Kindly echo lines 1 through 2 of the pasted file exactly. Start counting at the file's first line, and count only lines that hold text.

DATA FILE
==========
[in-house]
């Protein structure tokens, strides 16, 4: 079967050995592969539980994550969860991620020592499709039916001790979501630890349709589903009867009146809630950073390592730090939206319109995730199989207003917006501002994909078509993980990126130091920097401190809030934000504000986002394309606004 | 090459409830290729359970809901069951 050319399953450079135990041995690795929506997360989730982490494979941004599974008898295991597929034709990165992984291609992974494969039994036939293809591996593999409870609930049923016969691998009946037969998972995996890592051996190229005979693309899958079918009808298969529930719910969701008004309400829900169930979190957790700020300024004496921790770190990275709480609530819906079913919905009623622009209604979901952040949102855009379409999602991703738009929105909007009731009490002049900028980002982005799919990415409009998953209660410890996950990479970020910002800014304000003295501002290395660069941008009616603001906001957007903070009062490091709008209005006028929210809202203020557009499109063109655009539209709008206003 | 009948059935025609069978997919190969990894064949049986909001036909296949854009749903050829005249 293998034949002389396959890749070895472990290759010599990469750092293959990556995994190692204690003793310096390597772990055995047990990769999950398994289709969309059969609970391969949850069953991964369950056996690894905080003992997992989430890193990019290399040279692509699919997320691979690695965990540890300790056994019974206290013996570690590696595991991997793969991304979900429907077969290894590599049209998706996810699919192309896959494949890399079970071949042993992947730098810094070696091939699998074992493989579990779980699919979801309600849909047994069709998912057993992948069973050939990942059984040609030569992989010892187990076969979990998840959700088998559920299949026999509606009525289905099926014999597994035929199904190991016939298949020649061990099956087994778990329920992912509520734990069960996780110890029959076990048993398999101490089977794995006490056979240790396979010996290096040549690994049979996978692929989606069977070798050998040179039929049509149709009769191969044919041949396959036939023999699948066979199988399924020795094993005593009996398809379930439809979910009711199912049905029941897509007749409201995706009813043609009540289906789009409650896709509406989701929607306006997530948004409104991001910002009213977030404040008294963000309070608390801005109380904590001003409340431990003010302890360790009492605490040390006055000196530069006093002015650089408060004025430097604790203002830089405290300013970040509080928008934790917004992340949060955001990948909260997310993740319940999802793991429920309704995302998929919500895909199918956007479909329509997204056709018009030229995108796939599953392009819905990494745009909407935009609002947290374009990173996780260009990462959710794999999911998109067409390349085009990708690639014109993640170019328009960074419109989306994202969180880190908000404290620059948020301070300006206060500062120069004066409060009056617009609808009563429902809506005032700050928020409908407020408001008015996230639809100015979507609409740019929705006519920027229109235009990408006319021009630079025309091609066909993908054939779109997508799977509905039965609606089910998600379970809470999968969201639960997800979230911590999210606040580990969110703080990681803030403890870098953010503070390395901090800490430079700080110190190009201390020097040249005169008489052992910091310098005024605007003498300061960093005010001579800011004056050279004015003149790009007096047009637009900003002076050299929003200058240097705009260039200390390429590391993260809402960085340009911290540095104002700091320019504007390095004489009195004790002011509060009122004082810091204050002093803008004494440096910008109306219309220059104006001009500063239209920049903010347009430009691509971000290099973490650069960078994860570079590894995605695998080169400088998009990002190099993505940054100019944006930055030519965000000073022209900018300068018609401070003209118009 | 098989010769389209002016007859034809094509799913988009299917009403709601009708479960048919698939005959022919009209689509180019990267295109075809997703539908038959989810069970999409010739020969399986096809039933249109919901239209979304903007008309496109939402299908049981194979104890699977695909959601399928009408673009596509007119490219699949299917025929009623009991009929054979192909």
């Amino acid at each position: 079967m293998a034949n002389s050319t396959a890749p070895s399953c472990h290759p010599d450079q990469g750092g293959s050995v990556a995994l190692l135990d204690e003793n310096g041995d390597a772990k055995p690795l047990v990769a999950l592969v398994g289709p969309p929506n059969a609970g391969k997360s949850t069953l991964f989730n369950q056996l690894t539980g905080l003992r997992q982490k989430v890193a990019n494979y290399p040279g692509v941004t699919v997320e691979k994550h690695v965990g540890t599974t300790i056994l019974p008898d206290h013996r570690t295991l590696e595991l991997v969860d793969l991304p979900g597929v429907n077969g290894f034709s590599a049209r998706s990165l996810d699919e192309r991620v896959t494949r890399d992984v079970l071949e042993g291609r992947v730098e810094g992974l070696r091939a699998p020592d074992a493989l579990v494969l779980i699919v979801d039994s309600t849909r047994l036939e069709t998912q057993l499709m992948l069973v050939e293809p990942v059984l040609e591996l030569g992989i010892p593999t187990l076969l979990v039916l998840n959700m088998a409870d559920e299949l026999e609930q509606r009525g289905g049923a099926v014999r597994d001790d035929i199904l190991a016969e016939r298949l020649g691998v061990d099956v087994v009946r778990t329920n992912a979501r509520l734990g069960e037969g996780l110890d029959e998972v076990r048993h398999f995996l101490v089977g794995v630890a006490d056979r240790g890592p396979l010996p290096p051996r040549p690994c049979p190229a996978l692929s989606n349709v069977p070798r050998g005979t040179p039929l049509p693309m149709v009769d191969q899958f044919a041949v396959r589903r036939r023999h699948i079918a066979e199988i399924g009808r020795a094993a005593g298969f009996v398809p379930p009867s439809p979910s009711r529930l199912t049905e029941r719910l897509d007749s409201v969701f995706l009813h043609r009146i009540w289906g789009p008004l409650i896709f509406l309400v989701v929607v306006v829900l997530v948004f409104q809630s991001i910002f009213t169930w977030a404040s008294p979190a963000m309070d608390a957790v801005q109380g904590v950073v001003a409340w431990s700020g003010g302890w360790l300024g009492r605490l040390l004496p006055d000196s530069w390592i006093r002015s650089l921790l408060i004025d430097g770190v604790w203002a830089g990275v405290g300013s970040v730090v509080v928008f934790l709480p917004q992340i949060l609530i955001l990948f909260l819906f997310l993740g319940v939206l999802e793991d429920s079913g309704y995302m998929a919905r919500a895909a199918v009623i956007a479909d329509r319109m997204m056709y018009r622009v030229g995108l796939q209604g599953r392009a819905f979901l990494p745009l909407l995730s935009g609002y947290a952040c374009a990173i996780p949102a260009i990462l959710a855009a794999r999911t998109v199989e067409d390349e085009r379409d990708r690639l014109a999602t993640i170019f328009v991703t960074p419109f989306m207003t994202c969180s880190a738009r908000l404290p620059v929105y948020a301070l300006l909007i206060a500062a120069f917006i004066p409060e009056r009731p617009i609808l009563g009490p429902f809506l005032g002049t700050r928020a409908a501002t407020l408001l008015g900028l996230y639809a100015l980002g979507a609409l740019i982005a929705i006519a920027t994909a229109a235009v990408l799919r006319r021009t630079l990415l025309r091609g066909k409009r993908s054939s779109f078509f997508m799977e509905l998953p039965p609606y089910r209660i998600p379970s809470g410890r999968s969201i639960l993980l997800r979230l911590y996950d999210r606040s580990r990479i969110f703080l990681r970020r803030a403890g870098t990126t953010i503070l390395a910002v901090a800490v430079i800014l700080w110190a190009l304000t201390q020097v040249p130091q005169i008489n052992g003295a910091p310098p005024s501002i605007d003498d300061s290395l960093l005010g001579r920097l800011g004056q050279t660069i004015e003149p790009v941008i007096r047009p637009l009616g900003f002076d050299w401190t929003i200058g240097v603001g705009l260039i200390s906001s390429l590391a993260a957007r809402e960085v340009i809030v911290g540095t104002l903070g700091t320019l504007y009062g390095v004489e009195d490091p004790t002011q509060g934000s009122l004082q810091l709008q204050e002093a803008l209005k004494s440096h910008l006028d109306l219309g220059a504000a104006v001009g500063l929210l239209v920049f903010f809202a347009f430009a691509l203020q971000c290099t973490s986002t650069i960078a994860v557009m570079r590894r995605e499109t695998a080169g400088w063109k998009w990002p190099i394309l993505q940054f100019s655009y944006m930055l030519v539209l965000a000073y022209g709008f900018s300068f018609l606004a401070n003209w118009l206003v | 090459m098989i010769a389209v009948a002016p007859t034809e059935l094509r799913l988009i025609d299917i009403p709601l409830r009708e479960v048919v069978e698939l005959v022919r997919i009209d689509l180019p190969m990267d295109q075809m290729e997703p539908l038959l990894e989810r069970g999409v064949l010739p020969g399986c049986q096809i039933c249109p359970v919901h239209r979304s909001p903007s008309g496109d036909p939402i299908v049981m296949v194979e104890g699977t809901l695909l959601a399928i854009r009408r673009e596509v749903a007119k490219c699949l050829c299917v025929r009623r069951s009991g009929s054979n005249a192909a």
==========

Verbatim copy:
[in-house]
């Protein structure tokens, strides 16, 4: 079967050995592969539980994550969860991620020592499709039916001790979501630890349709589903009867009146809630950073390592730090939206319109995730199989207003917006501002994909078509993980990126130091920097401190809030934000504000986002394309606004 | 090459409830290729359970809901069951 050319399953450079135990041995690795929506997360989730982490494979941004599974008898295991597929034709990165992984291609992974494969039994036939293809591996593999409870609930049923016969691998009946037969998972995996890592051996190229005979693309899958079918009808298969529930719910969701008004309400829900169930979190957790700020300024004496921790770190990275709480609530819906079913919905009623622009209604979901952040949102855009379409999602991703738009929105909007009731009490002049900028980002982005799919990415409009998953209660410890996950990479970020910002800014304000003295501002290395660069941008009616603001906001957007903070009062490091709008209005006028929210809202203020557009499109063109655009539209709008206003 | 009948059935025609069978997919190969990894064949049986909001036909296949854009749903050829005249 293998034949002389396959890749070895472990290759010599990469750092293959990556995994190692204690003793310096390597772990055995047990990769999950398994289709969309059969609970391969949850069953991964369950056996690894905080003992997992989430890193990019290399040279692509699919997320691979690695965990540890300790056994019974206290013996570690590696595991991997793969991304979900429907077969290894590599049209998706996810699919192309896959494949890399079970071949042993992947730098810094070696091939699998074992493989579990779980699919979801309600849909047994069709998912057993992948069973050939990942059984040609030569992989010892187990076969979990998840959700088998559920299949026999509606009525289905099926014999597994035929199904190991016939298949020649061990099956087994778990329920992912509520734990069960996780110890029959076990048993398999101490089977794995006490056979240790396979010996290096040549690994049979996978692929989606069977070798050998040179039929049509149709009769191969044919041949396959036939023999699948066979199988399924020795094993005593009996398809379930439809979910009711199912049905029941897509007749409201995706009813043609009540289906789009409650896709509406989701929607306006997530948004409104991001910002009213977030404040008294963000309070608390801005109380904590001003409340431990003010302890360790009492605490040390006055000196530069006093002015650089408060004025430097604790203002830089405290300013970040509080928008934790917004992340949060955001990948909260997310993740319940999802793991429920309704995302998929919500895909199918956007479909329509997204056709018009030229995108796939599953392009819905990494745009909407935009609002947290374009990173996780260009990462959710794999999911998109067409390349085009990708690639014109993640170019328009960074419109989306994202969180880190908000404290620059948020301070300006206060500062120069004066409060009056617009609808009563429902809506005032700050928020409908407020408001008015996230639809100015979507609409740019929705006519920027229109235009990408006319021009630079025309091609066909993908054939779109997508799977509905039965609606089910998600379970809470999968969201639960997800979230911590999210606040580990969110703080990681803030403890870098953010503070390395901090800490430079700080110190190009201390020097040249005169008489052992910091310098005024605007003498300061960093005010001579800011004056050279004015003149790009007096047009637009900003002076050299929003200058240097705009260039200390390429590391993260809402960085340009911290540095104002700091320019504007390095004489009195004790002011509060009122004082810091204050002093803008004494440096910008109306219309220059104006001009500063239209920049903010347009430009691509971000290099973490650069960078994860570079590894995605695998080169400088998009990002190099993505940054100019944006930055030519965000000073022209900018300068018609401070003209118009 | 098989010769389209002016007859034809094509799913988009299917009403709601009708479960048919698939005959022919009209689509180019990267295109075809997703539908038959989810069970999409010739020969399986096809039933249109919901239209979304903007008309496109939402299908049981194979104890699977695909959601399928009408673009596509007119490219699949299917025929009623009991009929054979192909």